Twitter is taking “a new approach” to its notoriously controversial account verification system, which it plans to relaunch in 2021.

For those unaware of this particular Internet History chapter, Twitter began verifying accounts in 2009, responding to concerns that everyday users were “impersonating” celebrities and other public figures by using their names and likenesses as @ handles, display names, and user icons. Verified accounts got a little blue checkmark on their main page and next to their display name in each tweet; the idea was that public figures’ real accounts would be easily identifiable at first glance.

But the longer the verification system was around, the more complaints it drew. One of the biggest rankles: there was no way to apply for verification. People–including, sometimes, folks who weren’t identifiably public figures–just got verified seemingly out of nowhere. This led to accusations that verification was elitist at best, rigged at worst. Those who had an “in” at Twitter got blue ticks, detractors theorized. Those who didn’t were out of luck.

Then, in 2017, Twitter verified Jason Kessler, the white supremacist who organized the Charlottesville rally where Heather Heyer was murdered. After she died, Kessler tweeted that she was “a fat, disgusting communist,” and her death was “payback time.” His verification sparked a mass outcry, and Twitter quickly “paused” use of the system, saying it needed fixes.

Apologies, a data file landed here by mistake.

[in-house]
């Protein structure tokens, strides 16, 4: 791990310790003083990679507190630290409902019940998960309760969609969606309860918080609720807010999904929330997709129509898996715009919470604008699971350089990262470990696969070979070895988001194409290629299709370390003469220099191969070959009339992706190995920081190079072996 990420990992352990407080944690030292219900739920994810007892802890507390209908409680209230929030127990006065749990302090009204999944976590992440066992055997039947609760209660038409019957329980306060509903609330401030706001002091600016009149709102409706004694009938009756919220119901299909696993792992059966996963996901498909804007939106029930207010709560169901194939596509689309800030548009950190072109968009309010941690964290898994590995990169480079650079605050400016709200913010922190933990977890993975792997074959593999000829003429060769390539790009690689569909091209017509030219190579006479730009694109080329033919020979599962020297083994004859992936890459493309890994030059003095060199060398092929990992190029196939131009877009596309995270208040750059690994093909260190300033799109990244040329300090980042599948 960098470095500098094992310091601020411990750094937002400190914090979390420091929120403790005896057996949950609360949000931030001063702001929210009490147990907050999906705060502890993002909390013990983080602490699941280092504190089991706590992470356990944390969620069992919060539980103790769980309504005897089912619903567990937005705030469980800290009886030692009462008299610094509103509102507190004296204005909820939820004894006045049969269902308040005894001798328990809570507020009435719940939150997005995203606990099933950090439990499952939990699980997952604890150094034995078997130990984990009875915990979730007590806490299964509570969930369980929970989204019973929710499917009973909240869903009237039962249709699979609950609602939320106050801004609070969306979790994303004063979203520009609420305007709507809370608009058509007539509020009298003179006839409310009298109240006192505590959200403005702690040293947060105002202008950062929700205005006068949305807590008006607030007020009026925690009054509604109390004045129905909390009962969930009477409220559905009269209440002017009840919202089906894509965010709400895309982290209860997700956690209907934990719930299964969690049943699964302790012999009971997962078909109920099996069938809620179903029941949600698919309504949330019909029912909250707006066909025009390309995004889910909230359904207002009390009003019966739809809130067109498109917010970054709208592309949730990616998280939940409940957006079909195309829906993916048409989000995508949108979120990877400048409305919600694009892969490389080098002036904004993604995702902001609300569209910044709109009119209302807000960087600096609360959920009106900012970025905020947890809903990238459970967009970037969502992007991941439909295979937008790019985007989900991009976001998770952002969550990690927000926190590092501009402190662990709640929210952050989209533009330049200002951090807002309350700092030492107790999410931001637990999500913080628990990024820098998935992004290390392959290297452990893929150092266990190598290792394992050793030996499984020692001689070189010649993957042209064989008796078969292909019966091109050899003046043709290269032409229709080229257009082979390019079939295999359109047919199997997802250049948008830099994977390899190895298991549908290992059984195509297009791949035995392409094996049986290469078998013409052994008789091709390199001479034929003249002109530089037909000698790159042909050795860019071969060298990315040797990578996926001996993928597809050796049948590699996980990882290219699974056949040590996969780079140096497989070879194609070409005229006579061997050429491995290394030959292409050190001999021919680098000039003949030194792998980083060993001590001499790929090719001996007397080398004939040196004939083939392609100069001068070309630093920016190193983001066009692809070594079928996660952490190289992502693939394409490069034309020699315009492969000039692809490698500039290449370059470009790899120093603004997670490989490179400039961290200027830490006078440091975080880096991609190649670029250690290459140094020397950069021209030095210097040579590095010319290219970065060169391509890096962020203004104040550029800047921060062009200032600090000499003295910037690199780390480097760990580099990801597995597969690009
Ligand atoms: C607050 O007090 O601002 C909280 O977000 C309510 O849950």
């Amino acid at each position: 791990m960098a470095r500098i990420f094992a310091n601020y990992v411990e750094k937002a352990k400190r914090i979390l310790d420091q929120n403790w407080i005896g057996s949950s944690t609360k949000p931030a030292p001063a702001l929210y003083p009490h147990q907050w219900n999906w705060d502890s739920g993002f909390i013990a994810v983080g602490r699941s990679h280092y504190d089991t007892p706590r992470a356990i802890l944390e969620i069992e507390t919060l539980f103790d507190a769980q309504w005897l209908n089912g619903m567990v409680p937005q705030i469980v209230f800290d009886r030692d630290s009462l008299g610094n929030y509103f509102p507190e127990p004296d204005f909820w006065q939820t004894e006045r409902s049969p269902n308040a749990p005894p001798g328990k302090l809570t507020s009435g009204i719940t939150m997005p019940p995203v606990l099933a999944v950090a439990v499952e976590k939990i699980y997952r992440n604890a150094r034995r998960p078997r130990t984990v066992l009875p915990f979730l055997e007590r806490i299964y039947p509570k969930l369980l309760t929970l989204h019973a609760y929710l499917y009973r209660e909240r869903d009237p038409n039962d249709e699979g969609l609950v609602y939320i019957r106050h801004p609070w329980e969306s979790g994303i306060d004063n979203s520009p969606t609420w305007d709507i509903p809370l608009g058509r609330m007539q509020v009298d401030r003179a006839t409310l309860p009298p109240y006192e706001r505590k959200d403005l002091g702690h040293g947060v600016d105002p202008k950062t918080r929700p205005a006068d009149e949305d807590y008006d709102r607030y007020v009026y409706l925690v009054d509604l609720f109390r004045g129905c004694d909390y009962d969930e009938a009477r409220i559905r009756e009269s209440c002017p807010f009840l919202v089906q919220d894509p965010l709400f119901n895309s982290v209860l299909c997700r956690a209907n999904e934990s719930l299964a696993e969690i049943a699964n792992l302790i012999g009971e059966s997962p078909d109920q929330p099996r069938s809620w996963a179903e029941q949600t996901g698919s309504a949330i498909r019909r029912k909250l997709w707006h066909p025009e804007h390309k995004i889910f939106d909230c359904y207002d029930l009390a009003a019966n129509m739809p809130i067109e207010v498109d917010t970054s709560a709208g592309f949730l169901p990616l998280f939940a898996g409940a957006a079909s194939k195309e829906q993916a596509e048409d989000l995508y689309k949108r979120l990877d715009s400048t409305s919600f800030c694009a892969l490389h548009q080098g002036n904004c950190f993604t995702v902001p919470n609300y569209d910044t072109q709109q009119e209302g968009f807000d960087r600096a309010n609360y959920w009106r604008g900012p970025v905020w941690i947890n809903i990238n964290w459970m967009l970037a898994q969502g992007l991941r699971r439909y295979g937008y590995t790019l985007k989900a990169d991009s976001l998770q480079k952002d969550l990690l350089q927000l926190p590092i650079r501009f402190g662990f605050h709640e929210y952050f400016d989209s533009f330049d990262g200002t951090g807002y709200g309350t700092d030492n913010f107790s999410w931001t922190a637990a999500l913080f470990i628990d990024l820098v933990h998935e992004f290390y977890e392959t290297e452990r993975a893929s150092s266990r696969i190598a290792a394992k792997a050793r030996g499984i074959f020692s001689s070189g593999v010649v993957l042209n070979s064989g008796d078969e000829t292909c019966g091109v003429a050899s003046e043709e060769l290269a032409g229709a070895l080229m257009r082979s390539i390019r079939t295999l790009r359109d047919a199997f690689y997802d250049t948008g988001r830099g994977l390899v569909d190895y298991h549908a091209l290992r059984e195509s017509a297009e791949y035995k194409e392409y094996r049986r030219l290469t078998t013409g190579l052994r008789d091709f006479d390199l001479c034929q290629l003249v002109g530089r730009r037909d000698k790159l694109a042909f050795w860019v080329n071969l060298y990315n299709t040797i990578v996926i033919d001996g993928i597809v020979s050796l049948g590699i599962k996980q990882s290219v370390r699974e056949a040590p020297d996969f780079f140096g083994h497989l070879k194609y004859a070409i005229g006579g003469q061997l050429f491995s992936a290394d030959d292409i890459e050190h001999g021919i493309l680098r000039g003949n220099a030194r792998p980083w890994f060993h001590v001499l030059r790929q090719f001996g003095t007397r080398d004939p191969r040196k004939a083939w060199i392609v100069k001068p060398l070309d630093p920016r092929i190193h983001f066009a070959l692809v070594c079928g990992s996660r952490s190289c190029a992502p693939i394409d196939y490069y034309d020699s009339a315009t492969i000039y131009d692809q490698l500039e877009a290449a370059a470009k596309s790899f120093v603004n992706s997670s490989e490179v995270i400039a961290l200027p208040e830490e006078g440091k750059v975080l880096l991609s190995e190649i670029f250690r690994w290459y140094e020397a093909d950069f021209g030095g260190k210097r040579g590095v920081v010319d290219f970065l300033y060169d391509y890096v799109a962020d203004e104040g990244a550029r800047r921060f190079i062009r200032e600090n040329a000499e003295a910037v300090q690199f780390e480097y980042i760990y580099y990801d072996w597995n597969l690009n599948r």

Which brings us to today.

“Three years ago, we paused our public verification program after hearing feedback that it felt arbitrary and confusing to many people,” the platform wrote in an official blog post. “Since then, we haven’t been clear about who can become verified and when, why an account might be unverified, or what it means to be verified,” it said.

The blog post lays out some proposed specs of the new program, including the types of accounts Twitter will verify: those operated by governments; companies, brands, and nonprofit organizations; news outlets; “entertainment,” presumably including celebrities; sports; and “activists, organizers, and other influential individuals.”

Proposed rules mandate that verification will be removed from accounts that repeatedly violate Twitter’s rules or are inactive. “We recognize there are many verified accounts on Twitter who should not be,” the platform said. To that end, over the next few months, it plans to nix verification from dead accounts and those with “incomplete profiles.”

The new system will also come with a public application process launching in “early 2021,” Twitter said.

For now, Twitter is asking users to send feedback on the proposed rules and what they’d like to see from the new system. You can submit comments here.

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